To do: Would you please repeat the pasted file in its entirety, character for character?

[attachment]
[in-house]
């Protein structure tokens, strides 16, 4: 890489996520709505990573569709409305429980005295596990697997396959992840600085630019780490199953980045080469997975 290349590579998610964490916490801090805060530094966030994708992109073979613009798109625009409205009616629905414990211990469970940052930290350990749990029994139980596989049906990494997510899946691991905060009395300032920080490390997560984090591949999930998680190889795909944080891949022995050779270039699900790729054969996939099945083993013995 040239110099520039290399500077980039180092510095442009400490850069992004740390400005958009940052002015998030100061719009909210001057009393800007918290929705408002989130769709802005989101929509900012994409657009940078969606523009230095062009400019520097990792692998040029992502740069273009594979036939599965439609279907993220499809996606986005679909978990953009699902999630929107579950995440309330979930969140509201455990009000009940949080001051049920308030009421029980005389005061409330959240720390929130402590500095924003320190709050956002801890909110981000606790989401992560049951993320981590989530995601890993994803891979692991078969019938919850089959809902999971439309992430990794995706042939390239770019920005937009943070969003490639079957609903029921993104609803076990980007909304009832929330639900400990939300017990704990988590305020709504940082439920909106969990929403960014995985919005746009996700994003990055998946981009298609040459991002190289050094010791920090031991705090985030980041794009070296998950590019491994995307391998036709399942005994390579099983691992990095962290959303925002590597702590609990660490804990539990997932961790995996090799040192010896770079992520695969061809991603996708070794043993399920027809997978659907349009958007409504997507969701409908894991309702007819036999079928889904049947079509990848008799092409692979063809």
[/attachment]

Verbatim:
[in-house]
């Protein structure tokens, strides 16, 4: 890489996520709505990573569709409305429980005295596990697997396959992840600085630019780490199953980045080469997975 290349590579998610964490916490801090805060530094966030994708992109073979613009798109625009409205009616629905414990211990469970940052930290350990749990029994139980596989049906990494997510899946691991905060009395300032920080490390997560984090591949999930998680190889795909944080891949022995050779270039699900790729054969996939099945083993013995 040239110099520039290399500077980039180092510095442009400490850069992004740390400005958009940052002015998030100061719009909210001057009393800007918290929705408002989130769709802005989101929509900012994409657009940078969606523009230095062009400019520097990792692998040029992502740069273009594979036939599965439609279907993220499809996606986005679909978990953009699902999630929107579950995440309330979930969140509201455990009000009940949080001051049920308030009421029980005389005061409330959240720390929130402590500095924003320190709050956002801890909110981000606790989401992560049951993320981590989530995601890993994803891979692991078969019938919850089959809902999971439309992430990794995706042939390239770019920005937009943070969003490639079957609903029921993104609803076990980007909304009832929330639900400990939300017990704990988590305020709504940082439920909106969990929403960014995985919005746009996700994003990055998946981009298609040459991002190289050094010791920090031991705090985030980041794009070296998950590019491994995307391998036709399942005994390579099983691992990095962290959303925002590597702590609990660490804990539990997932961790995996090799040192010896770079992520695969061809991603996708070794043993399920027809997978659907349009958007409504997507969701409908894991309702007819036999079928889904049947079509990848008799092409692979063809």